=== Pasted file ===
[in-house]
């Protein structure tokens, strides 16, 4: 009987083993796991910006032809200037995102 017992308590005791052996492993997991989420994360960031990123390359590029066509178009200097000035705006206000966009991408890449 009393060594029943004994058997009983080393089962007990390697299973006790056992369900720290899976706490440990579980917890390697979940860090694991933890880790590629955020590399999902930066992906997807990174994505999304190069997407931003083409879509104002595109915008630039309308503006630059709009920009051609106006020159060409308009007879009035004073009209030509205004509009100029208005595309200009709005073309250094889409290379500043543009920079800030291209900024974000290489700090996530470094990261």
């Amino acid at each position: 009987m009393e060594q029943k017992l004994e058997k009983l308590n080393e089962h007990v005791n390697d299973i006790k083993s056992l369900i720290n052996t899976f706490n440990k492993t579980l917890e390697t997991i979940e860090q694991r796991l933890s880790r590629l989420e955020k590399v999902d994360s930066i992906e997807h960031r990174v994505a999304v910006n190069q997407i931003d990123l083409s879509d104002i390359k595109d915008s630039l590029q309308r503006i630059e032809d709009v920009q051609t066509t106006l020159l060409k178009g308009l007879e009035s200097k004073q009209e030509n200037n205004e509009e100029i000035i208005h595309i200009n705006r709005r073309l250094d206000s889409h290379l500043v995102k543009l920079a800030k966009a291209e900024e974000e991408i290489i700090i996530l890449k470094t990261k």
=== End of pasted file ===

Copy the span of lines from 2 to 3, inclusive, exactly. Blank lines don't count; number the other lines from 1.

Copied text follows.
């Protein structure tokens, strides 16, 4: 009987083993796991910006032809200037995102 017992308590005791052996492993997991989420994360960031990123390359590029066509178009200097000035705006206000966009991408890449 009393060594029943004994058997009983080393089962007990390697299973006790056992369900720290899976706490440990579980917890390697979940860090694991933890880790590629955020590399999902930066992906997807990174994505999304190069997407931003083409879509104002595109915008630039309308503006630059709009920009051609106006020159060409308009007879009035004073009209030509205004509009100029208005595309200009709005073309250094889409290379500043543009920079800030291209900024974000290489700090996530470094990261």
């Amino acid at each position: 009987m009393e060594q029943k017992l004994e058997k009983l308590n080393e089962h007990v005791n390697d299973i006790k083993s056992l369900i720290n052996t899976f706490n440990k492993t579980l917890e390697t997991i979940e860090q694991r796991l933890s880790r590629l989420e955020k590399v999902d994360s930066i992906e997807h960031r990174v994505a999304v910006n190069q997407i931003d990123l083409s879509d104002i390359k595109d915008s630039l590029q309308r503006i630059e032809d709009v920009q051609t066509t106006l020159l060409k178009g308009l007879e009035s200097k004073q009209e030509n200037n205004e509009e100029i000035i208005h595309i200009n705006r709005r073309l250094d206000s889409h290379l500043v995102k543009l920079a800030k966009a291209e900024e974000e991408i290489i700090i996530l890449k470094t990261k």